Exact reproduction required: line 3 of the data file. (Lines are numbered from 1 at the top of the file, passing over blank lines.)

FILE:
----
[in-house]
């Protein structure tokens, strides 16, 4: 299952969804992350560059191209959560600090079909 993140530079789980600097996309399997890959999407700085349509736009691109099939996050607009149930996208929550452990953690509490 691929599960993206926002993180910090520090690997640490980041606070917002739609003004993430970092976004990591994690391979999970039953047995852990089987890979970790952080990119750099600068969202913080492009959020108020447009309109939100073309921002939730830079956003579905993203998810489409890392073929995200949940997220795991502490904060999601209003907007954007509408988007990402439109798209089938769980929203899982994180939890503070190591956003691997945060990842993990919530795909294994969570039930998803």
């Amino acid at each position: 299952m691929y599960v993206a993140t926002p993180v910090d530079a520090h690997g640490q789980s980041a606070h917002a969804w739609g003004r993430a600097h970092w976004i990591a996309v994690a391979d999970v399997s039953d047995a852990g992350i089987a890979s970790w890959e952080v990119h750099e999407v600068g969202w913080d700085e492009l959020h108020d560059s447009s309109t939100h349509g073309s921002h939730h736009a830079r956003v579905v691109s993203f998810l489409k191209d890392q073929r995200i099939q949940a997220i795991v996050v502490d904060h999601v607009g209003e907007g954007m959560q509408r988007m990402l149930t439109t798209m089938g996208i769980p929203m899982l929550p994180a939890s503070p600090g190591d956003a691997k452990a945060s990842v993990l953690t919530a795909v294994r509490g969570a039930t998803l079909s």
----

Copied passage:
């Amino acid at each position: 299952m691929y599960v993206a993140t926002p993180v910090d530079a520090h690997g640490q789980s980041a606070h917002a969804w739609g003004r993430a600097h970092w976004i990591a996309v994690a391979d999970v399997s039953d047995a852990g992350i089987a890979s970790w890959e952080v990119h750099e999407v600068g969202w913080d700085e492009l959020h108020d560059s447009s309109t939100h349509g073309s921002h939730h736009a830079r956003v579905v691109s993203f998810l489409k191209d890392q073929r995200i099939q949940a997220i795991v996050v502490d904060h999601v607009g209003e907007g954007m959560q509408r988007m990402l149930t439109t798209m089938g996208i769980p929203m899982l929550p994180a939890s503070p600090g190591d956003a691997k452990a945060s990842v993990l953690t919530a795909v294994r509490g969570a039930t998803l079909s």